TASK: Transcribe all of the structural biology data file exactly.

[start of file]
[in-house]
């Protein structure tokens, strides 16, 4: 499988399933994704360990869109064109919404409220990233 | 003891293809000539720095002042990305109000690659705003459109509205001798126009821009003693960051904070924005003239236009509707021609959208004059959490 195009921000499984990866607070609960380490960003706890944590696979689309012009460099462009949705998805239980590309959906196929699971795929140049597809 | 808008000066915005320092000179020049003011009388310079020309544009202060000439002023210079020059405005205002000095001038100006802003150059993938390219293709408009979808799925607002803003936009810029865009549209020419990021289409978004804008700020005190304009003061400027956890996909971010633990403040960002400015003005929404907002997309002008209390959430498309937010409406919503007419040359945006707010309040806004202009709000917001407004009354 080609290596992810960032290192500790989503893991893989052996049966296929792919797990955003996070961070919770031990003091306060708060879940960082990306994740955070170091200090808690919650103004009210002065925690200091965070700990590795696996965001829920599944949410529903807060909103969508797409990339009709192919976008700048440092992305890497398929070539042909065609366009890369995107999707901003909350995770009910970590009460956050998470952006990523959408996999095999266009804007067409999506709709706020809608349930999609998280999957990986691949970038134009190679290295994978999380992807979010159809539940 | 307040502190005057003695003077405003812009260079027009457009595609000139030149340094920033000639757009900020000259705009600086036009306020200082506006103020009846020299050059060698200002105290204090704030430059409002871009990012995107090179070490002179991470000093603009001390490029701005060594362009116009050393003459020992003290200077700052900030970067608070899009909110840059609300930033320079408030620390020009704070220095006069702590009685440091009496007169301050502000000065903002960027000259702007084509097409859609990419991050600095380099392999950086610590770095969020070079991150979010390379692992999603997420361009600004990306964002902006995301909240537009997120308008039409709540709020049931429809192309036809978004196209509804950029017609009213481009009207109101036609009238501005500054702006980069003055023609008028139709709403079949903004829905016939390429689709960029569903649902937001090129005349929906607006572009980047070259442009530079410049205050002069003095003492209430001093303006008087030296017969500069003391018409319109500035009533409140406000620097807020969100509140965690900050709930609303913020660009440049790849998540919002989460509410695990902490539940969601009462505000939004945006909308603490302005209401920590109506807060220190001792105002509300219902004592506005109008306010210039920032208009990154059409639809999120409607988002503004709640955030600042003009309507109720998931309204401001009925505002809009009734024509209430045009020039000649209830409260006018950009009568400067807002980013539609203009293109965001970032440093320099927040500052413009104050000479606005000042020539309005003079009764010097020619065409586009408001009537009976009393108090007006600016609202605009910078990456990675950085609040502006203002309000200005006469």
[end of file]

[in-house]
């Protein structure tokens, strides 16, 4: 499988399933994704360990869109064109919404409220990233 | 003891293809000539720095002042990305109000690659705003459109509205001798126009821009003693960051904070924005003239236009509707021609959208004059959490 195009921000499984990866607070609960380490960003706890944590696979689309012009460099462009949705998805239980590309959906196929699971795929140049597809 | 808008000066915005320092000179020049003011009388310079020309544009202060000439002023210079020059405005205002000095001038100006802003150059993938390219293709408009979808799925607002803003936009810029865009549209020419990021289409978004804008700020005190304009003061400027956890996909971010633990403040960002400015003005929404907002997309002008209390959430498309937010409406919503007419040359945006707010309040806004202009709000917001407004009354 080609290596992810960032290192500790989503893991893989052996049966296929792919797990955003996070961070919770031990003091306060708060879940960082990306994740955070170091200090808690919650103004009210002065925690200091965070700990590795696996965001829920599944949410529903807060909103969508797409990339009709192919976008700048440092992305890497398929070539042909065609366009890369995107999707901003909350995770009910970590009460956050998470952006990523959408996999095999266009804007067409999506709709706020809608349930999609998280999957990986691949970038134009190679290295994978999380992807979010159809539940 | 307040502190005057003695003077405003812009260079027009457009595609000139030149340094920033000639757009900020000259705009600086036009306020200082506006103020009846020299050059060698200002105290204090704030430059409002871009990012995107090179070490002179991470000093603009001390490029701005060594362009116009050393003459020992003290200077700052900030970067608070899009909110840059609300930033320079408030620390020009704070220095006069702590009685440091009496007169301050502000000065903002960027000259702007084509097409859609990419991050600095380099392999950086610590770095969020070079991150979010390379692992999603997420361009600004990306964002902006995301909240537009997120308008039409709540709020049931429809192309036809978004196209509804950029017609009213481009009207109101036609009238501005500054702006980069003055023609008028139709709403079949903004829905016939390429689709960029569903649902937001090129005349929906607006572009980047070259442009530079410049205050002069003095003492209430001093303006008087030296017969500069003391018409319109500035009533409140406000620097807020969100509140965690900050709930609303913020660009440049790849998540919002989460509410695990902490539940969601009462505000939004945006909308603490302005209401920590109506807060220190001792105002509300219902004592506005109008306010210039920032208009990154059409639809999120409607988002503004709640955030600042003009309507109720998931309204401001009925505002809009009734024509209430045009020039000649209830409260006018950009009568400067807002980013539609203009293109965001970032440093320099927040500052413009104050000479606005000042020539309005003079009764010097020619065409586009408001009537009976009393108090007006600016609202605009910078990456990675950085609040502006203002309000200005006469």